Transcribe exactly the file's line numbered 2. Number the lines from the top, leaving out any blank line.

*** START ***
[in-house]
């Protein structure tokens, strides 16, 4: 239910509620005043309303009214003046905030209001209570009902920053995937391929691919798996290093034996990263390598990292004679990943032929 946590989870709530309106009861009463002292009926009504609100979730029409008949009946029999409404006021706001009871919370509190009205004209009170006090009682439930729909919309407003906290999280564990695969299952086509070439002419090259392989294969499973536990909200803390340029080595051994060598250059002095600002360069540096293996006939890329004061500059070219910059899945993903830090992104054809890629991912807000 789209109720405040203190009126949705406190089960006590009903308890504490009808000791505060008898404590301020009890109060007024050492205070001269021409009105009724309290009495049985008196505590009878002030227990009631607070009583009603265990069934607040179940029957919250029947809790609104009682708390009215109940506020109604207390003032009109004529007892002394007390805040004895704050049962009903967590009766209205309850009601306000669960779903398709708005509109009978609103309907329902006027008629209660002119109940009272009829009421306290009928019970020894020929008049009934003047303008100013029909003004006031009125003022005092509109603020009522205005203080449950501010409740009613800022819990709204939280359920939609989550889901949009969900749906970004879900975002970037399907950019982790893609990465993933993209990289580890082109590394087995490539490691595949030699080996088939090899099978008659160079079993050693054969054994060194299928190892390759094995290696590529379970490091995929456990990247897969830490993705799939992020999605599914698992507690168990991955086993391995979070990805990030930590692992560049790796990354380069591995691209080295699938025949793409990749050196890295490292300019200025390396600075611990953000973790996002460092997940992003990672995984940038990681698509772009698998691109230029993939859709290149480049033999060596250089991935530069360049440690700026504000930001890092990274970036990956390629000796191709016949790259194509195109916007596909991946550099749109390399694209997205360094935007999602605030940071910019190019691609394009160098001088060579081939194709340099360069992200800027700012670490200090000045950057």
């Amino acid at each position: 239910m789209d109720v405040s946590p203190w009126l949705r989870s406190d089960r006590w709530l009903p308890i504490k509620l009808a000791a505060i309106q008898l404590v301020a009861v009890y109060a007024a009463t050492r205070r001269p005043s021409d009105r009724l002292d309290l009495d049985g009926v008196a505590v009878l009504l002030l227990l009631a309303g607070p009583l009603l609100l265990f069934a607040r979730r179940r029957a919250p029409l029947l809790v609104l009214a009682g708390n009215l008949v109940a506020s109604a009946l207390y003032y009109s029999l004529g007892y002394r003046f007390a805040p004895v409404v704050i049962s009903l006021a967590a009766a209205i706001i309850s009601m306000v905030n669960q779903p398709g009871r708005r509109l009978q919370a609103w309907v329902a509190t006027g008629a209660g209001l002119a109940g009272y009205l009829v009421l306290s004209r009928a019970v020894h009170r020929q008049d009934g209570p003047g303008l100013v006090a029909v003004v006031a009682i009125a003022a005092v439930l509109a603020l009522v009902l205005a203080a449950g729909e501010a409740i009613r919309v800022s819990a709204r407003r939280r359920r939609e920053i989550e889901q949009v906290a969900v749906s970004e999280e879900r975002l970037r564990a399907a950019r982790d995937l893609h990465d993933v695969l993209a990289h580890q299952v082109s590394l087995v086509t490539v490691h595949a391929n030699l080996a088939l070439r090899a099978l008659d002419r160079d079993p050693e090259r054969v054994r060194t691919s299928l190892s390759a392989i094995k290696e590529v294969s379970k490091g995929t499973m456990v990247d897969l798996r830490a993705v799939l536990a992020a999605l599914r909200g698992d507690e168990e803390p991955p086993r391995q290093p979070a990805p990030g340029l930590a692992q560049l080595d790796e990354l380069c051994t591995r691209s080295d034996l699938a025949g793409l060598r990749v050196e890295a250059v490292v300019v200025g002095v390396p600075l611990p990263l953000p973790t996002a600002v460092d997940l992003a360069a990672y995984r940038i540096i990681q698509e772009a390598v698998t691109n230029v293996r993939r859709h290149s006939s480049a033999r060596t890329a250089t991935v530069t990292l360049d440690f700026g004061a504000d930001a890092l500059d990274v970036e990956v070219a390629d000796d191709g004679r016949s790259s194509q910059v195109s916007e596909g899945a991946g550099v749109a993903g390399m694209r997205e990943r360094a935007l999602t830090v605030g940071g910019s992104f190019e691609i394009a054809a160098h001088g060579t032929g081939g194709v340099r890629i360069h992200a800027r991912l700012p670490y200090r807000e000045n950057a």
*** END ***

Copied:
């Protein structure tokens, strides 16, 4: 239910509620005043309303009214003046905030209001209570009902920053995937391929691919798996290093034996990263390598990292004679990943032929 946590989870709530309106009861009463002292009926009504609100979730029409008949009946029999409404006021706001009871919370509190009205004209009170006090009682439930729909919309407003906290999280564990695969299952086509070439002419090259392989294969499973536990909200803390340029080595051994060598250059002095600002360069540096293996006939890329004061500059070219910059899945993903830090992104054809890629991912807000 789209109720405040203190009126949705406190089960006590009903308890504490009808000791505060008898404590301020009890109060007024050492205070001269021409009105009724309290009495049985008196505590009878002030227990009631607070009583009603265990069934607040179940029957919250029947809790609104009682708390009215109940506020109604207390003032009109004529007892002394007390805040004895704050049962009903967590009766209205309850009601306000669960779903398709708005509109009978609103309907329902006027008629209660002119109940009272009829009421306290009928019970020894020929008049009934003047303008100013029909003004006031009125003022005092509109603020009522205005203080449950501010409740009613800022819990709204939280359920939609989550889901949009969900749906970004879900975002970037399907950019982790893609990465993933993209990289580890082109590394087995490539490691595949030699080996088939090899099978008659160079079993050693054969054994060194299928190892390759094995290696590529379970490091995929456990990247897969830490993705799939992020999605599914698992507690168990991955086993391995979070990805990030930590692992560049790796990354380069591995691209080295699938025949793409990749050196890295490292300019200025390396600075611990953000973790996002460092997940992003990672995984940038990681698509772009698998691109230029993939859709290149480049033999060596250089991935530069360049440690700026504000930001890092990274970036990956390629000796191709016949790259194509195109916007596909991946550099749109390399694209997205360094935007999602605030940071910019190019691609394009160098001088060579081939194709340099360069992200800027700012670490200090000045950057």